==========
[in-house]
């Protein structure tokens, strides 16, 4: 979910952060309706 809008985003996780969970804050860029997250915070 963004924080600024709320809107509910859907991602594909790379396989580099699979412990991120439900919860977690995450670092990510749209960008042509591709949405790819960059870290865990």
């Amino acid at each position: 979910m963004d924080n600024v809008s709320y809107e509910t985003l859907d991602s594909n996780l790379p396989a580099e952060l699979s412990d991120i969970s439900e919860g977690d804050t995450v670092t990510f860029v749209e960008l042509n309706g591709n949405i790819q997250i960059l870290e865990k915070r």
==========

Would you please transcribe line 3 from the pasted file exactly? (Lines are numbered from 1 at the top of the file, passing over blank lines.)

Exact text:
């Amino acid at each position: 979910m963004d924080n600024v809008s709320y809107e509910t985003l859907d991602s594909n996780l790379p396989a580099e952060l699979s412990d991120i969970s439900e919860g977690d804050t995450v670092t990510f860029v749209e960008l042509n309706g591709n949405i790819q997250i960059l870290e865990k915070r």